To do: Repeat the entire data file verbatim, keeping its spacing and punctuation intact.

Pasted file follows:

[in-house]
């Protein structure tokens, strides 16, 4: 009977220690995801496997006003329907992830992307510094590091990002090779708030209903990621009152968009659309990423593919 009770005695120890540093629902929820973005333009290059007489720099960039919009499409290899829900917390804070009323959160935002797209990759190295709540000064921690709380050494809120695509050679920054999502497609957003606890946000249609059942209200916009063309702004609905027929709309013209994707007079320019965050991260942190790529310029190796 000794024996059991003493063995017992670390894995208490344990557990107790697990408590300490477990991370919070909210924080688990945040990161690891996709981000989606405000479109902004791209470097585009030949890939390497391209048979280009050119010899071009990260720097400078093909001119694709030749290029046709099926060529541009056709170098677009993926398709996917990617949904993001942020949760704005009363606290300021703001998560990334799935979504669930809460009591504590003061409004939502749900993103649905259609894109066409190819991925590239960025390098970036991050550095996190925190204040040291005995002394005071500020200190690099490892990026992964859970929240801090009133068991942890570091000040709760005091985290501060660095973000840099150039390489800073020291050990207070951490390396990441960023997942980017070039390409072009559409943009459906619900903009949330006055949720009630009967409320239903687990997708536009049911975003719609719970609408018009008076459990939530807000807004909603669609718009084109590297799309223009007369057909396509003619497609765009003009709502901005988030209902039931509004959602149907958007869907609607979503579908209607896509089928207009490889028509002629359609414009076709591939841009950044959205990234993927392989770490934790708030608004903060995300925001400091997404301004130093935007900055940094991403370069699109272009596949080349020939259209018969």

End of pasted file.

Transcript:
[in-house]
């Protein structure tokens, strides 16, 4: 009977220690995801496997006003329907992830992307510094590091990002090779708030209903990621009152968009659309990423593919 009770005695120890540093629902929820973005333009290059007489720099960039919009499409290899829900917390804070009323959160935002797209990759190295709540000064921690709380050494809120695509050679920054999502497609957003606890946000249609059942209200916009063309702004609905027929709309013209994707007079320019965050991260942190790529310029190796 000794024996059991003493063995017992670390894995208490344990557990107790697990408590300490477990991370919070909210924080688990945040990161690891996709981000989606405000479109902004791209470097585009030949890939390497391209048979280009050119010899071009990260720097400078093909001119694709030749290029046709099926060529541009056709170098677009993926398709996917990617949904993001942020949760704005009363606290300021703001998560990334799935979504669930809460009591504590003061409004939502749900993103649905259609894109066409190819991925590239960025390098970036991050550095996190925190204040040291005995002394005071500020200190690099490892990026992964859970929240801090009133068991942890570091000040709760005091985290501060660095973000840099150039390489800073020291050990207070951490390396990441960023997942980017070039390409072009559409943009459906619900903009949330006055949720009630009967409320239903687990997708536009049911975003719609719970609408018009008076459990939530807000807004909603669609718009084109590297799309223009007369057909396509003619497609765009003009709502901005988030209902039931509004959602149907958007869907609607979503579908209607896509089928207009490889028509002629359609414009076709591939841009950044959205990234993927392989770490934790708030608004903060995300925001400091997404301004130093935007900055940094991403370069699109272009596949080349020939259209018969």